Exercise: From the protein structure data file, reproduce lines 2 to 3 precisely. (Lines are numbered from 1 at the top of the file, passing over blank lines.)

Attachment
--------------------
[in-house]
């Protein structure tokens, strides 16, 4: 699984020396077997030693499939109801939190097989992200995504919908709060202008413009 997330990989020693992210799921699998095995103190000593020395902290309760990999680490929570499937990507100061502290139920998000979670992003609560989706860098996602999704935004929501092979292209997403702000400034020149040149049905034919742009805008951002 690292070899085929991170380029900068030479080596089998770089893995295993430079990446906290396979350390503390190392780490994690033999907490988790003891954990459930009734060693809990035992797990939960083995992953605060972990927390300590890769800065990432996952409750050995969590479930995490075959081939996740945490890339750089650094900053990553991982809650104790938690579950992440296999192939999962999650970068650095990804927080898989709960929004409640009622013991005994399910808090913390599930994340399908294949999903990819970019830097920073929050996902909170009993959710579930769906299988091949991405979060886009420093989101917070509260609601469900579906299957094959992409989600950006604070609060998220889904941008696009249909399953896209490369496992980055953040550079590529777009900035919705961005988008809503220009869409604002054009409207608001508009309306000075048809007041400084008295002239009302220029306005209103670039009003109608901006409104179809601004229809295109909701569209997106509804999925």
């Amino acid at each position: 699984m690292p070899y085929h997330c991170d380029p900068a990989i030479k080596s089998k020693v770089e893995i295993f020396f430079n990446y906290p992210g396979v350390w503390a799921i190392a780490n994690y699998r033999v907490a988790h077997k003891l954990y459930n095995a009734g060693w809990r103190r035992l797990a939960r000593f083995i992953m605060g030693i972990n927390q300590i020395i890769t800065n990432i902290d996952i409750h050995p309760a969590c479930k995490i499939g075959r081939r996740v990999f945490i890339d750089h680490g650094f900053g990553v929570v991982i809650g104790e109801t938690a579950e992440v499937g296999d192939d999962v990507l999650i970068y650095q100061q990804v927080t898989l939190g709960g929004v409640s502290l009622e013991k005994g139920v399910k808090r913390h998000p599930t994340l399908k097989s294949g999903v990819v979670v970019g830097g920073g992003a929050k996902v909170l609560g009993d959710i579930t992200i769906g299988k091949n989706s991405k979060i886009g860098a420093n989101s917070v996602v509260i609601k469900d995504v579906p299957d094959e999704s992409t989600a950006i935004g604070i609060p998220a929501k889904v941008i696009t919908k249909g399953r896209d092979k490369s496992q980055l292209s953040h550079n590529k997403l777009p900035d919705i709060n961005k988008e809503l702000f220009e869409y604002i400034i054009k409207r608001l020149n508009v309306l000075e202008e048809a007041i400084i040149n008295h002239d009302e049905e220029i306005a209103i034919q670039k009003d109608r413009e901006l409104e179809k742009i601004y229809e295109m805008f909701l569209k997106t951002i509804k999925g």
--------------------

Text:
């Protein structure tokens, strides 16, 4: 699984020396077997030693499939109801939190097989992200995504919908709060202008413009 997330990989020693992210799921699998095995103190000593020395902290309760990999680490929570499937990507100061502290139920998000979670992003609560989706860098996602999704935004929501092979292209997403702000400034020149040149049905034919742009805008951002 690292070899085929991170380029900068030479080596089998770089893995295993430079990446906290396979350390503390190392780490994690033999907490988790003891954990459930009734060693809990035992797990939960083995992953605060972990927390300590890769800065990432996952409750050995969590479930995490075959081939996740945490890339750089650094900053990553991982809650104790938690579950992440296999192939999962999650970068650095990804927080898989709960929004409640009622013991005994399910808090913390599930994340399908294949999903990819970019830097920073929050996902909170009993959710579930769906299988091949991405979060886009420093989101917070509260609601469900579906299957094959992409989600950006604070609060998220889904941008696009249909399953896209490369496992980055953040550079590529777009900035919705961005988008809503220009869409604002054009409207608001508009309306000075048809007041400084008295002239009302220029306005209103670039009003109608901006409104179809601004229809295109909701569209997106509804999925």
């Amino acid at each position: 699984m690292p070899y085929h997330c991170d380029p900068a990989i030479k080596s089998k020693v770089e893995i295993f020396f430079n990446y906290p992210g396979v350390w503390a799921i190392a780490n994690y699998r033999v907490a988790h077997k003891l954990y459930n095995a009734g060693w809990r103190r035992l797990a939960r000593f083995i992953m605060g030693i972990n927390q300590i020395i890769t800065n990432i902290d996952i409750h050995p309760a969590c479930k995490i499939g075959r081939r996740v990999f945490i890339d750089h680490g650094f900053g990553v929570v991982i809650g104790e109801t938690a579950e992440v499937g296999d192939d999962v990507l999650i970068y650095q100061q990804v927080t898989l939190g709960g929004v409640s502290l009622e013991k005994g139920v399910k808090r913390h998000p599930t994340l399908k097989s294949g999903v990819v979670v970019g830097g920073g992003a929050k996902v909170l609560g009993d959710i579930t992200i769906g299988k091949n989706s991405k979060i886009g860098a420093n989101s917070v996602v509260i609601k469900d995504v579906p299957d094959e999704s992409t989600a950006i935004g604070i609060p998220a929501k889904v941008i696009t919908k249909g399953r896209d092979k490369s496992q980055l292209s953040h550079n590529k997403l777009p900035d919705i709060n961005k988008e809503l702000f220009e869409y604002i400034i054009k409207r608001l020149n508009v309306l000075e202008e048809a007041i400084i040149n008295h002239d009302e049905e220029i306005a209103i034919q670039k009003d109608r413009e901006l409104e179809k742009i601004y229809e295109m805008f909701l569209k997106t951002i509804k999925g």